If you have a toddler or young child and you’ve moved overseas, you might have learned (as I am learning) that the adage that kids are resilient doesn’t mean that change doesn’t cost them. Most children might be generally adaptable, but many are firmly attached to valued routines and known, safe spaces. Moving comes at an energy and emotional cost to young children, just as it does to adults.
It’s been a week today since I arrived back in Laos after spending six months in Australia delivering our second child within easy reach of good hospitals. The maternal mortality rate in Laos still hovers in the shocking range of 1/49 (around 1/30 for women out in the villages without even access to basic health centers). Not even Lao women have their babies in Laos if they can easily afford to go to Thailand.
In April I left from Luang Prabang almost six months pregnant with a non-verbal 20-month old toddler in tow. I’ve returned to a new house in a new city (Vientiane) with a child who talks almost constantly, and who calls his grandparents house in Australia “home”. After six months of living with his Nana and Papa while his “Dada” came and went a couple of times on the “pane”, Dominic is understandably confused at the total upending of his world. He keeps asking for his grandparents, the green lawnmower, and to “go home.”
The first time this happened we were five hours into our flight to Bangkok. My husband, Mike, and I reminded him that we were going to Laos.
“To our new home,” Mike said brightly.
“We have two homes,” I said, equally brightly, secretly wishing I could comply with his demand to turn the plane around. “One in Australia and one in Laos.”
“No. One home,” Dominic said, staring us both down.
“Oh my child,” I said. “You are about to get very, very confused when it comes to home, for which I am truly sorry. But don’t worry. If you’re anything like me, around the time you turn 30 you’ll spend three years writing a memoir about this problem of home and it’ll all make a bit more sense.”
All flippancy aside, it’s been really hard to see Dominic struggle to figure out what’s happening and how much he misses his grandparents (and that damn green lawnmower). I have decades of practice at adjusting to these sorts of transitions myself, but watching my child missing his “home” is forcing me to acknowledge how much I, too, miss that home.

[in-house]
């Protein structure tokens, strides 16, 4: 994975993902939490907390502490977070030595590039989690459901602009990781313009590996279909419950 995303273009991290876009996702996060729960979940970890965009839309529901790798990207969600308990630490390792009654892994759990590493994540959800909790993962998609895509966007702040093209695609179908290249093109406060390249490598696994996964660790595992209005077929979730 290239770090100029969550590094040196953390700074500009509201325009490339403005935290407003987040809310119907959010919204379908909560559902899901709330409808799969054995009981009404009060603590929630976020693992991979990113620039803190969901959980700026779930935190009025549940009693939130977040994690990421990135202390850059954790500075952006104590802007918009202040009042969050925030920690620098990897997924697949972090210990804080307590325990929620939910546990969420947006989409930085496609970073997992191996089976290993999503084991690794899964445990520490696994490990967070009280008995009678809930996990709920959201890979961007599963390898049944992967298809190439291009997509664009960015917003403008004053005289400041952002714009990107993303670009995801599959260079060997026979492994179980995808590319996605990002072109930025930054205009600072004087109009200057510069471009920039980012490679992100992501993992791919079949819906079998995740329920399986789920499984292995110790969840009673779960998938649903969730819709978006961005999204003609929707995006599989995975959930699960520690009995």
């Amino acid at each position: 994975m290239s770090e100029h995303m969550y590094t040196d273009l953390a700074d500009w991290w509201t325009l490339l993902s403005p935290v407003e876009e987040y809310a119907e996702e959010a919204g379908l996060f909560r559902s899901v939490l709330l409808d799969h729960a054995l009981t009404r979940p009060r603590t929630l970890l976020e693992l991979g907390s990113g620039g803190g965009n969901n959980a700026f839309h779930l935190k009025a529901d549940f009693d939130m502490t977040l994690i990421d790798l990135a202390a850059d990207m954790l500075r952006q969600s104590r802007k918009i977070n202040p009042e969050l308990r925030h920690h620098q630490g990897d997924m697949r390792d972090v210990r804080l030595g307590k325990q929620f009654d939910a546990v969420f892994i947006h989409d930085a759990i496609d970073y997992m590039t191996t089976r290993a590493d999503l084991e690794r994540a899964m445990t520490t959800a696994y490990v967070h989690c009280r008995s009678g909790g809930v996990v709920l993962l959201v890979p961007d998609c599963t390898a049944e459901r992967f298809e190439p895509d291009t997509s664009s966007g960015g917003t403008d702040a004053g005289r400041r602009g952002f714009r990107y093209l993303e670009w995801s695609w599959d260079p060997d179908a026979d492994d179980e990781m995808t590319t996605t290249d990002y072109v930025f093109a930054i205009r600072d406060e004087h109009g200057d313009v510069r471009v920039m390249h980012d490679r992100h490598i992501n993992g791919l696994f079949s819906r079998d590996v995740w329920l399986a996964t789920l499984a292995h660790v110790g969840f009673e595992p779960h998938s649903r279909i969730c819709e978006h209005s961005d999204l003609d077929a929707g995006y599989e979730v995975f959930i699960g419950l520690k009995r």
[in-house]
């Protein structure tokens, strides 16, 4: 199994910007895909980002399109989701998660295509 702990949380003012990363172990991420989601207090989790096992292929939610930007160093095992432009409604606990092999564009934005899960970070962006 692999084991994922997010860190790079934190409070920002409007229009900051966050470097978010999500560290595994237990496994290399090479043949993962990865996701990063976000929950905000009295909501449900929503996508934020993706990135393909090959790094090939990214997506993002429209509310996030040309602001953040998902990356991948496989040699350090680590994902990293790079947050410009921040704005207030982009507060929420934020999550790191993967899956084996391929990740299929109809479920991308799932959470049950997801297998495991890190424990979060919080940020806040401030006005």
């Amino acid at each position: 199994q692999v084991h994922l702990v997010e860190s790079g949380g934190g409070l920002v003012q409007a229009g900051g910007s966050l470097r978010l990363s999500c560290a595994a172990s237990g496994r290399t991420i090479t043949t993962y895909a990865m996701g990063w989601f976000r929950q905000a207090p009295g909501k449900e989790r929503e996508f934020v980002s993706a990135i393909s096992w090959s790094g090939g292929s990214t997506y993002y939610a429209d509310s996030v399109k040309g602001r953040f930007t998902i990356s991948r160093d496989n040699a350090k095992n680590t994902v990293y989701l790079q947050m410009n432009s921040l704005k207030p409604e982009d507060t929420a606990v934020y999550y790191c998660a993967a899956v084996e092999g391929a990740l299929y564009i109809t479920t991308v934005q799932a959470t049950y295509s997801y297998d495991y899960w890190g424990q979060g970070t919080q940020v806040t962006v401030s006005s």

It’s also making me realize that I need to refresh my own knowledge related to helping young children deal with change. So, today, I offer you some thoughts on helping toddlers and young kiddos cope better with a massive change like an overseas move.
1. Start talking about the transition in advance: Give them some warning that change is coming. I talked to Dominic for at least two weeks about how Daddy had gone on the “pane” back to Laos after Alex was born, and he’d come back to get us and then we’d all go on the plane. Reading them books like The Berenstain Bears’ Moving Day can also help prepare them.
2. Create keepsakes: If you’re leaving people who’ve been really special in the lives of your child, create something special that’s linked to those people. Get them to give your child a keepsake (Dominic is now sleeping with the koala that his grandparents bought him in the airport). Create a small photo album, or do something else creative to help the child feel connected.
3. The phrase “new home” might help: Dominic was used to calling his grandparent’s house “home” so we started calling our place in Laos our “new home”. Now that we’re here, it’s seemed to help him to refer to “new home” “new highchair” “new bed” etc. Hopefully the “new” moniker will fade out of it’s own accord over time.
4. Expect your child to become more clingy and fearful: To a young child, the world is a big place filled with things that are hard to understand. They rely on things they recognize to make sense of everything else. After a move they may become clingy and fearful and act younger again. You might want to let them carry around their “love” objects more (e.g., if they love pacifiers but usually only have them in the crib, you might want to let them carry one around the house for a while). You should also …
5. Stick to familiar daily rituals (and create some if you don’t have many): Simple daily rituals like saying grace at mealtimes, reading stories before bed, picking out your clothes together, and watching familiar TV programs, can ground and calm your child and help them process change.
6. Give your child extra attention: I know this is challenging when you’ve just moved and there are 1001 things that need doing, but remind yourself to slow down and give your child lots of attention during the early days following a move. Put it on your to-do list (above sorting out boxes of clothes, etc.) if that helps.
7. Talk to those you’ve left behind on Skype and use photos strategically: We’ve found it helpful to have brief daily check ins via Skype with Nana and Papa during this initial week and showing him a familiar photo or two of him with his grandparents helped. We’ve also found it helpful to show him pictures of the green lawnmower on request. We haven’t found it helpful to flick through a lot of photos in quick succession from his time there. That only seems to upset him. Experiment and see what works.
8. If your child is going to be attending a new daycare or school, go and visit before the first day: Take your child to visit a new school at least once before their first day. Meet their teacher and let them see the classroom. Explain that they’ll be coming back to have fun there soon.
There’s more I could say but I’ll stop there for now. I’d love to hear from you on this. I know that many of you have done this before.
What have you found helpful or unhelpful when moving with toddlers or young children?
Lisa McKay – author, psychologist, sojourner in Laos